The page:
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Council delays tax resolution

A Columbus Council resolution pledging to spend most of a proposed city sales tax for public safety remains unresolved.

Because some councilors wanted to see a more specific breakdown of how the city will spend the $36 million or so the sales tax will generate if voters approve it July 15, they decided to delay a vote on the resolution for three weeks. That's to give city administrators more time to compile information collected at eight community meetings in which residents were asked their view of the proposed tax.

The resolution proposed Tuesday was to reassure voters that in general the city would spend the money as Mayor Jim Wetherington has outlined: 70 percent for public safety, including hiring 100 more police officers, plus more sheriff's deputies and deputy marshals and building new fire stations, police precincts and an addition to the county jail, and 30 percent for roads, bridges, storm sewers and other such infrastructure.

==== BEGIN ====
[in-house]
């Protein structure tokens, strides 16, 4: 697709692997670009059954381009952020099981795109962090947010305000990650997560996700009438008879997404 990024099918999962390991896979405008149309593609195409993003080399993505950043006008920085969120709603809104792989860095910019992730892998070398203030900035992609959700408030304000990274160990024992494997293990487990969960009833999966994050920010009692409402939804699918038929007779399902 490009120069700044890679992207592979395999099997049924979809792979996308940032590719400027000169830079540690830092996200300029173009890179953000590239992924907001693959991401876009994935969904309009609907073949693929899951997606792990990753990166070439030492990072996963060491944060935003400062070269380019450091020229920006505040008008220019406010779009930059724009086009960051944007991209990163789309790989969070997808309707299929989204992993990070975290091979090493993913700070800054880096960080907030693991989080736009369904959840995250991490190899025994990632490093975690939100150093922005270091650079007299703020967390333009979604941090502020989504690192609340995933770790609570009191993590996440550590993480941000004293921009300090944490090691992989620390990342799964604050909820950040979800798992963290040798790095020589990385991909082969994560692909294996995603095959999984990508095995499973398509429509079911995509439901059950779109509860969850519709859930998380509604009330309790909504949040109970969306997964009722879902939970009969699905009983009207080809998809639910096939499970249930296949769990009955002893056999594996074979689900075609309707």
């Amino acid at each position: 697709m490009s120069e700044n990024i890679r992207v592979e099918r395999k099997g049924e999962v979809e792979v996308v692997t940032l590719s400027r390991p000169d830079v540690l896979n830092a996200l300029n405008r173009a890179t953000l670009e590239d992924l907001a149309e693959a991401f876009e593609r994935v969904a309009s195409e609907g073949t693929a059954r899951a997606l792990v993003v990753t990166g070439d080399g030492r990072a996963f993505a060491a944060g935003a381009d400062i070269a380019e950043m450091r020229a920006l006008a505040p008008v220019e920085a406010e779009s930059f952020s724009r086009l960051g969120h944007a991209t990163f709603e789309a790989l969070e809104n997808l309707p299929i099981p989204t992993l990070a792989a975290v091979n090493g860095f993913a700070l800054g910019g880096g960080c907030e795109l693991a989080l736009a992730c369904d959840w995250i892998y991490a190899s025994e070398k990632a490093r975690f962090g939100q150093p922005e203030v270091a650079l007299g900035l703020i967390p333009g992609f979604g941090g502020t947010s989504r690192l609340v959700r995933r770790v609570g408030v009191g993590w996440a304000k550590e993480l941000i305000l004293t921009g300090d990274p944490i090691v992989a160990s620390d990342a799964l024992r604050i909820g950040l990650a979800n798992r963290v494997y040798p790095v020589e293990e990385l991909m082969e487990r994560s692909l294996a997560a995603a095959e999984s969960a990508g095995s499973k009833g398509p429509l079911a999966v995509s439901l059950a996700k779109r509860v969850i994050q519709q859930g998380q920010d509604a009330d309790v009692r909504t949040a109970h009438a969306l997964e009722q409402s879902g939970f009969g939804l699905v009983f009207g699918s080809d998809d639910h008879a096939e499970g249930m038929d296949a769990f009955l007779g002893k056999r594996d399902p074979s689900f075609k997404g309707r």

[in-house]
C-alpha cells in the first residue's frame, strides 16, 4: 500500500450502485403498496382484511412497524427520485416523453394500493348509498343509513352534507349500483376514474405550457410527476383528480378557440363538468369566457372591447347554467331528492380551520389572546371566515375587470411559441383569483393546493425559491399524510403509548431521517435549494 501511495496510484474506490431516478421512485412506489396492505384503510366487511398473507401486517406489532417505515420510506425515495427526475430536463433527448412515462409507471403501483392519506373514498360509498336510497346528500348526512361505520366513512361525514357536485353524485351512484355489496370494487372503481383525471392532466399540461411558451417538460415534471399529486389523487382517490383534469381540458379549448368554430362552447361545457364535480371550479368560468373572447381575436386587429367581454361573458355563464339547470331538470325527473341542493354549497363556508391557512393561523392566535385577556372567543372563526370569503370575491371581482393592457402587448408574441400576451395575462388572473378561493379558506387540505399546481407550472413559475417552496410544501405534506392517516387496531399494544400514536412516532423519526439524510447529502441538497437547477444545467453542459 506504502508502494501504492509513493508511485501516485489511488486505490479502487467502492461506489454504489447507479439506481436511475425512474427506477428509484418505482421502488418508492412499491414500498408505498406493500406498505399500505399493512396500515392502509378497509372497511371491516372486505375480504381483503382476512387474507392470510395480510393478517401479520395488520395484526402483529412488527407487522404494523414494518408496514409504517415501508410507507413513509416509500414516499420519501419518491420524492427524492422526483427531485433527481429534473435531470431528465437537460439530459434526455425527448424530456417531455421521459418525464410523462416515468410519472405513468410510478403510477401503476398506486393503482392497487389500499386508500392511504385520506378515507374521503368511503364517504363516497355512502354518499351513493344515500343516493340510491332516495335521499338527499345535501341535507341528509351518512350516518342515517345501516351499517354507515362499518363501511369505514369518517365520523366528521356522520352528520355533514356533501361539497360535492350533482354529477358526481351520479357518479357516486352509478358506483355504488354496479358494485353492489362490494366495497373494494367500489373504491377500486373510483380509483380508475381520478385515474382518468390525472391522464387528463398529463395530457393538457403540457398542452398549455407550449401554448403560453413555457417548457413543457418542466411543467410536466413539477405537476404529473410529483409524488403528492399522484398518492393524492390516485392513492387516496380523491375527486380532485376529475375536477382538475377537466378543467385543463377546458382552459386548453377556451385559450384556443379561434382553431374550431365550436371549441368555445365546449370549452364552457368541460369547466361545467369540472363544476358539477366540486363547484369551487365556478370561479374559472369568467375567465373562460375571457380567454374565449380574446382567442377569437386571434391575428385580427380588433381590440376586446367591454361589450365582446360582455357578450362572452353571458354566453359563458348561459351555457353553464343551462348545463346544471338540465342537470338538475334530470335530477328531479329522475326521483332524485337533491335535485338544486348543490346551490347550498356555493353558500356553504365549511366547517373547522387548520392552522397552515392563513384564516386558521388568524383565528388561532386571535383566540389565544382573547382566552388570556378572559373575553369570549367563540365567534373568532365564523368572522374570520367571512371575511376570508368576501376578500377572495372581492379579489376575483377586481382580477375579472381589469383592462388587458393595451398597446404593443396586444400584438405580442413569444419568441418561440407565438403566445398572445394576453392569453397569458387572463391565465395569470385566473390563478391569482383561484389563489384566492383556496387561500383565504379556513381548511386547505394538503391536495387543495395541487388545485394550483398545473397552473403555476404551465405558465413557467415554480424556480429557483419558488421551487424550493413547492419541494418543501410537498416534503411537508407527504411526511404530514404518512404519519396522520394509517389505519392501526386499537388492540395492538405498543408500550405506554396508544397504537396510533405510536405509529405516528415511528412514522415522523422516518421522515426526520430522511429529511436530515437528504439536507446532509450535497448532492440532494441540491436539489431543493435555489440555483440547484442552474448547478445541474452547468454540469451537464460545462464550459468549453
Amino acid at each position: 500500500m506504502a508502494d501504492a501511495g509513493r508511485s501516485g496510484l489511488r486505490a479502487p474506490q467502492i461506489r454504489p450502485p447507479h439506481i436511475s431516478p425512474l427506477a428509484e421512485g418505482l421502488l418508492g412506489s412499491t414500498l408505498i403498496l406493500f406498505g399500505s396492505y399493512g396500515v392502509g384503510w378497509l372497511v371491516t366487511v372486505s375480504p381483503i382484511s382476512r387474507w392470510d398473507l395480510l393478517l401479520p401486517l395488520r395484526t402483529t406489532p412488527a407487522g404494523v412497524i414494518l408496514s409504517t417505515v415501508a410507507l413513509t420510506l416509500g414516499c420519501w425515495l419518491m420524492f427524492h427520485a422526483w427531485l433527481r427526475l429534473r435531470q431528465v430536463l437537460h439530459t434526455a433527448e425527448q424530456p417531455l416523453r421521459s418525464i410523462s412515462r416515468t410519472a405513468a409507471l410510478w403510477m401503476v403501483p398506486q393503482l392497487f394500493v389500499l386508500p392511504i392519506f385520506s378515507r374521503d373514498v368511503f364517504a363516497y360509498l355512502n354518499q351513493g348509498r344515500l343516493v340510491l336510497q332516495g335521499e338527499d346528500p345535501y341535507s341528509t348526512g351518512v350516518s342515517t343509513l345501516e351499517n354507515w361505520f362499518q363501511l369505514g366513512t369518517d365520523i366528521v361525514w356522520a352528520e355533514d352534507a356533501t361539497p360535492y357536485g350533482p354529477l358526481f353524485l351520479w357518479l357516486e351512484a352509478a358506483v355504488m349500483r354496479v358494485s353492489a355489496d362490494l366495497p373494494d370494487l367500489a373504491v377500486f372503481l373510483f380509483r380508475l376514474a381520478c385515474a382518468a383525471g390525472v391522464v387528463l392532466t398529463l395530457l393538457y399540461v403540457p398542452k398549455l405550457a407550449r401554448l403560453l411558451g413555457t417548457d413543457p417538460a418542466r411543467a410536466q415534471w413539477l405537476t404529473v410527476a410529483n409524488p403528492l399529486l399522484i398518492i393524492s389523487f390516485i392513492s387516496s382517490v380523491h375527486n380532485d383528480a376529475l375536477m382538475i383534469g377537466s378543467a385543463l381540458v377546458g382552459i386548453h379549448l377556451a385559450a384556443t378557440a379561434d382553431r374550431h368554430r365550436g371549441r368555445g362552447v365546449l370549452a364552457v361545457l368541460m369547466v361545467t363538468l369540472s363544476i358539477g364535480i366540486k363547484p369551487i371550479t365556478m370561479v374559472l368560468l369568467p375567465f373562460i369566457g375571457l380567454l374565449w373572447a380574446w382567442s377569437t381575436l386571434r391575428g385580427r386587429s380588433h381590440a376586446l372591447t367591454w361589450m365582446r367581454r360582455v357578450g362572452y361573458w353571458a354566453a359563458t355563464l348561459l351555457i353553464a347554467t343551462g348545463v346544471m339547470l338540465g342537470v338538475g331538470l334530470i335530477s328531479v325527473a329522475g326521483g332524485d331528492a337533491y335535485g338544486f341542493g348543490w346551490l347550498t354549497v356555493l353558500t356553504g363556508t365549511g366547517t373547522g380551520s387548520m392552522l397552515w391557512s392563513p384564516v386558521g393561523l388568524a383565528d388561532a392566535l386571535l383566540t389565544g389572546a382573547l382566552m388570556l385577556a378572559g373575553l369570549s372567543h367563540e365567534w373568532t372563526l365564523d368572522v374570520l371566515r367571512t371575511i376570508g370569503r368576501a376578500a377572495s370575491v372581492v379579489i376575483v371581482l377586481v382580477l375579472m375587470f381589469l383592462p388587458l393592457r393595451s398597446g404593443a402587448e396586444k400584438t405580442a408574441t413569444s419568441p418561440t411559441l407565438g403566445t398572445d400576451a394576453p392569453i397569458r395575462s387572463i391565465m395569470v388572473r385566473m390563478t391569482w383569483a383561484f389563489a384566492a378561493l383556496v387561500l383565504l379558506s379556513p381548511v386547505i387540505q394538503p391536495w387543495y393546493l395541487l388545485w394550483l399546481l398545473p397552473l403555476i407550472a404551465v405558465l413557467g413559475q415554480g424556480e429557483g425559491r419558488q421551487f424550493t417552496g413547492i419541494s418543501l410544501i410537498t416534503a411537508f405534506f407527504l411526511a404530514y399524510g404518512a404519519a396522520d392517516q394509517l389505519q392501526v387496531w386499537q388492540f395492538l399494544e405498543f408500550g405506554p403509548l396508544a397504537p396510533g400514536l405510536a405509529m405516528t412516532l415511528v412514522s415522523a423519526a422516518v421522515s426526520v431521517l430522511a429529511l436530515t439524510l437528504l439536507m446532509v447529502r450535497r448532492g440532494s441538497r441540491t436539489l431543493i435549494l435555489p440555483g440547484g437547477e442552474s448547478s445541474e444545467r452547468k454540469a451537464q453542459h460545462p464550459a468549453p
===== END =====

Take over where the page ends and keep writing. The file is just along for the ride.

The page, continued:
"Nothing's going to change there," Wetherington said of the goals he earlier set for allocating the tax money. But city leaders are compiling more specific information. He said he plans to hold two or three more community meetings to report the results back to the public.

Council's delaying the resolution for three weeks means it won't be considered again until April 29. Wetherington was hoping council would pass the resolution before he held the next round of community meetings. If those meetings are delayed until the resolution passes, that leaves only the month of May to hold those sessions before absentee voting starts June 2.

The last day to register for the July 15 election is June 16. Advance voting will be July 7-11,

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